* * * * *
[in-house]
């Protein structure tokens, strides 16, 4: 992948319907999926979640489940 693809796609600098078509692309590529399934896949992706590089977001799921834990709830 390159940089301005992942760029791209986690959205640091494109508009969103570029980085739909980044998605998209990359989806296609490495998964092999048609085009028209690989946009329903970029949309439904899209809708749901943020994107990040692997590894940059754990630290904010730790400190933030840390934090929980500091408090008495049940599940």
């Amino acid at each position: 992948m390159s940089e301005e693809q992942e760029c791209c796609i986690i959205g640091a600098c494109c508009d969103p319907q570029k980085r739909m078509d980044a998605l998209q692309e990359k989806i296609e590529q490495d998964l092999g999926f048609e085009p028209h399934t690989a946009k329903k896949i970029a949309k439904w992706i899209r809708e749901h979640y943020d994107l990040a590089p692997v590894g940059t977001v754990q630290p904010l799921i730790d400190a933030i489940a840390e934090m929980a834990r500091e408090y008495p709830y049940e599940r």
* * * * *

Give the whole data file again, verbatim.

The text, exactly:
[in-house]
């Protein structure tokens, strides 16, 4: 992948319907999926979640489940 693809796609600098078509692309590529399934896949992706590089977001799921834990709830 390159940089301005992942760029791209986690959205640091494109508009969103570029980085739909980044998605998209990359989806296609490495998964092999048609085009028209690989946009329903970029949309439904899209809708749901943020994107990040692997590894940059754990630290904010730790400190933030840390934090929980500091408090008495049940599940």
């Amino acid at each position: 992948m390159s940089e301005e693809q992942e760029c791209c796609i986690i959205g640091a600098c494109c508009d969103p319907q570029k980085r739909m078509d980044a998605l998209q692309e990359k989806i296609e590529q490495d998964l092999g999926f048609e085009p028209h399934t690989a946009k329903k896949i970029a949309k439904w992706i899209r809708e749901h979640y943020d994107l990040a590089p692997v590894g940059t977001v754990q630290p904010l799921i730790d400190a933030i489940a840390e934090m929980a834990r500091e408090y008495p709830y049940e599940r």